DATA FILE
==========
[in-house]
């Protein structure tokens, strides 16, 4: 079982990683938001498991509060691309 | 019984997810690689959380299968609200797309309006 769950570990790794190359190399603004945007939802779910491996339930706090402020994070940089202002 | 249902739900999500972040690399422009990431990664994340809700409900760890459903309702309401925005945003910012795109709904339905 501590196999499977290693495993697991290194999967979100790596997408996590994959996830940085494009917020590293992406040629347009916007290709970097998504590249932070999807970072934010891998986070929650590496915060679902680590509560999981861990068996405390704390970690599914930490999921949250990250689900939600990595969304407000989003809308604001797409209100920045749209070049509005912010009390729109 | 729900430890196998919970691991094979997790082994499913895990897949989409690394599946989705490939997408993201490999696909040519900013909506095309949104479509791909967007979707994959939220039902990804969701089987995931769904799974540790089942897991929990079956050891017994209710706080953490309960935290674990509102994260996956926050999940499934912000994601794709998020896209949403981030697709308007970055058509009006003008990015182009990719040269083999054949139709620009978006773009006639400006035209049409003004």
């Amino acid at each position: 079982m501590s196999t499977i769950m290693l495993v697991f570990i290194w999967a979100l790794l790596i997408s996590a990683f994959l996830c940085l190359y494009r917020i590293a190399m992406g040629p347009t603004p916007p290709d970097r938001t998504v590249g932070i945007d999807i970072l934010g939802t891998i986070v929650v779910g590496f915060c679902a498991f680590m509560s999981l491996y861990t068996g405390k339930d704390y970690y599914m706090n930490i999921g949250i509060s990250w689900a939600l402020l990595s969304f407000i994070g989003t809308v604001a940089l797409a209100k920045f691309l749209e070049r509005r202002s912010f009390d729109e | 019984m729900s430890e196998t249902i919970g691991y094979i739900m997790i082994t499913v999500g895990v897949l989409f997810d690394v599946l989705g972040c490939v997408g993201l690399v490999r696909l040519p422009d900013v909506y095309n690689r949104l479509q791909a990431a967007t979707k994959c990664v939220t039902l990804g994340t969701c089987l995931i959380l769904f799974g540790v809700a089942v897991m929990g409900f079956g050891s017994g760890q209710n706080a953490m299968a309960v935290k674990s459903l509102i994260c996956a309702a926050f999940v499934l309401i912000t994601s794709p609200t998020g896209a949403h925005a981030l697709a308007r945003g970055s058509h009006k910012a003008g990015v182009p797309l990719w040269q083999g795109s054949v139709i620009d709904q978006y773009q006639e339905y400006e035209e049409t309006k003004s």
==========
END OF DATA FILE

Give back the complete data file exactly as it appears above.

[in-house]
């Protein structure tokens, strides 16, 4: 079982990683938001498991509060691309 | 019984997810690689959380299968609200797309309006 769950570990790794190359190399603004945007939802779910491996339930706090402020994070940089202002 | 249902739900999500972040690399422009990431990664994340809700409900760890459903309702309401925005945003910012795109709904339905 501590196999499977290693495993697991290194999967979100790596997408996590994959996830940085494009917020590293992406040629347009916007290709970097998504590249932070999807970072934010891998986070929650590496915060679902680590509560999981861990068996405390704390970690599914930490999921949250990250689900939600990595969304407000989003809308604001797409209100920045749209070049509005912010009390729109 | 729900430890196998919970691991094979997790082994499913895990897949989409690394599946989705490939997408993201490999696909040519900013909506095309949104479509791909967007979707994959939220039902990804969701089987995931769904799974540790089942897991929990079956050891017994209710706080953490309960935290674990509102994260996956926050999940499934912000994601794709998020896209949403981030697709308007970055058509009006003008990015182009990719040269083999054949139709620009978006773009006639400006035209049409003004």
């Amino acid at each position: 079982m501590s196999t499977i769950m290693l495993v697991f570990i290194w999967a979100l790794l790596i997408s996590a990683f994959l996830c940085l190359y494009r917020i590293a190399m992406g040629p347009t603004p916007p290709d970097r938001t998504v590249g932070i945007d999807i970072l934010g939802t891998i986070v929650v779910g590496f915060c679902a498991f680590m509560s999981l491996y861990t068996g405390k339930d704390y970690y599914m706090n930490i999921g949250i509060s990250w689900a939600l402020l990595s969304f407000i994070g989003t809308v604001a940089l797409a209100k920045f691309l749209e070049r509005r202002s912010f009390d729109e | 019984m729900s430890e196998t249902i919970g691991y094979i739900m997790i082994t499913v999500g895990v897949l989409f997810d690394v599946l989705g972040c490939v997408g993201l690399v490999r696909l040519p422009d900013v909506y095309n690689r949104l479509q791909a990431a967007t979707k994959c990664v939220t039902l990804g994340t969701c089987l995931i959380l769904f799974g540790v809700a089942v897991m929990g409900f079956g050891s017994g760890q209710n706080a953490m299968a309960v935290k674990s459903l509102i994260c996956a309702a926050f999940v499934l309401i912000t994601s794709p609200t998020g896209a949403h925005a981030l697709a308007r945003g970055s058509h009006k910012a003008g990015v182009p797309l990719w040269q083999g795109s054949v139709i620009d709904q978006y773009q006639e339905y400006e035209e049409t309006k003004s």